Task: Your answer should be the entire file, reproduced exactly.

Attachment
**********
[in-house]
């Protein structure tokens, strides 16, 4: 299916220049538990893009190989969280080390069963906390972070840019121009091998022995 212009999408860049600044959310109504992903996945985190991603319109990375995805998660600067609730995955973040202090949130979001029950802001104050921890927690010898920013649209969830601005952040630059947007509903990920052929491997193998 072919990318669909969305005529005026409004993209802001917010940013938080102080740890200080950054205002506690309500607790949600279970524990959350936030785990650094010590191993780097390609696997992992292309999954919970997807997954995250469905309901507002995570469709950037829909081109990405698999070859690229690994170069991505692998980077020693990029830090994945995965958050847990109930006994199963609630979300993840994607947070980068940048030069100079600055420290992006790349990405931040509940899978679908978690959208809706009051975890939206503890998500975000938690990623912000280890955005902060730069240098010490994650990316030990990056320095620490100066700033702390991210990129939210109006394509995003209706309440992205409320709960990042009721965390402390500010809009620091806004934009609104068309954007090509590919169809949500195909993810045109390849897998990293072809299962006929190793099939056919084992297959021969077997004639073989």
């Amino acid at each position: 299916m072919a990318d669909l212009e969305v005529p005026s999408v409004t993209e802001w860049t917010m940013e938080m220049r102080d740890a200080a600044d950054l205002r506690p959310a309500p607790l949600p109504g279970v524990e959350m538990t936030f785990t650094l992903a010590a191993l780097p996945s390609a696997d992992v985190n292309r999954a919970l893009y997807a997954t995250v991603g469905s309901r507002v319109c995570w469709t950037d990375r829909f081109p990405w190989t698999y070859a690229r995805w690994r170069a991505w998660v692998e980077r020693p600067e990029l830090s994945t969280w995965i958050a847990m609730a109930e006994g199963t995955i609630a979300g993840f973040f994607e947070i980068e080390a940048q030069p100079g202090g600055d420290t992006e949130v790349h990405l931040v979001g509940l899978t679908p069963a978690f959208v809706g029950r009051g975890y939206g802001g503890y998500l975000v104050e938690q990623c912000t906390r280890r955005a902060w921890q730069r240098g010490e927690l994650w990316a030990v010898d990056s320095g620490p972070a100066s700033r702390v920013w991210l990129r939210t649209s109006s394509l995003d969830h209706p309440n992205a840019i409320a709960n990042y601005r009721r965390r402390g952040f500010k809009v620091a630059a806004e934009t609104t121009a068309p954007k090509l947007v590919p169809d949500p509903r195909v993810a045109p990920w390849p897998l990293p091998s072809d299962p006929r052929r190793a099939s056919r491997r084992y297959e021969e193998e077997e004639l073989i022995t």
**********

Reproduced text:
[in-house]
């Protein structure tokens, strides 16, 4: 299916220049538990893009190989969280080390069963906390972070840019121009091998022995 212009999408860049600044959310109504992903996945985190991603319109990375995805998660600067609730995955973040202090949130979001029950802001104050921890927690010898920013649209969830601005952040630059947007509903990920052929491997193998 072919990318669909969305005529005026409004993209802001917010940013938080102080740890200080950054205002506690309500607790949600279970524990959350936030785990650094010590191993780097390609696997992992292309999954919970997807997954995250469905309901507002995570469709950037829909081109990405698999070859690229690994170069991505692998980077020693990029830090994945995965958050847990109930006994199963609630979300993840994607947070980068940048030069100079600055420290992006790349990405931040509940899978679908978690959208809706009051975890939206503890998500975000938690990623912000280890955005902060730069240098010490994650990316030990990056320095620490100066700033702390991210990129939210109006394509995003209706309440992205409320709960990042009721965390402390500010809009620091806004934009609104068309954007090509590919169809949500195909993810045109390849897998990293072809299962006929190793099939056919084992297959021969077997004639073989």
């Amino acid at each position: 299916m072919a990318d669909l212009e969305v005529p005026s999408v409004t993209e802001w860049t917010m940013e938080m220049r102080d740890a200080a600044d950054l205002r506690p959310a309500p607790l949600p109504g279970v524990e959350m538990t936030f785990t650094l992903a010590a191993l780097p996945s390609a696997d992992v985190n292309r999954a919970l893009y997807a997954t995250v991603g469905s309901r507002v319109c995570w469709t950037d990375r829909f081109p990405w190989t698999y070859a690229r995805w690994r170069a991505w998660v692998e980077r020693p600067e990029l830090s994945t969280w995965i958050a847990m609730a109930e006994g199963t995955i609630a979300g993840f973040f994607e947070i980068e080390a940048q030069p100079g202090g600055d420290t992006e949130v790349h990405l931040v979001g509940l899978t679908p069963a978690f959208v809706g029950r009051g975890y939206g802001g503890y998500l975000v104050e938690q990623c912000t906390r280890r955005a902060w921890q730069r240098g010490e927690l994650w990316a030990v010898d990056s320095g620490p972070a100066s700033r702390v920013w991210l990129r939210t649209s109006s394509l995003d969830h209706p309440n992205a840019i409320a709960n990042y601005r009721r965390r402390g952040f500010k809009v620091a630059a806004e934009t609104t121009a068309p954007k090509l947007v590919p169809d949500p509903r195909v993810a045109p990920w390849p897998l990293p091998s072809d299962p006929r052929r190793a099939s056919r491997r084992y297959e021969e193998e077997e004639l073989i022995t």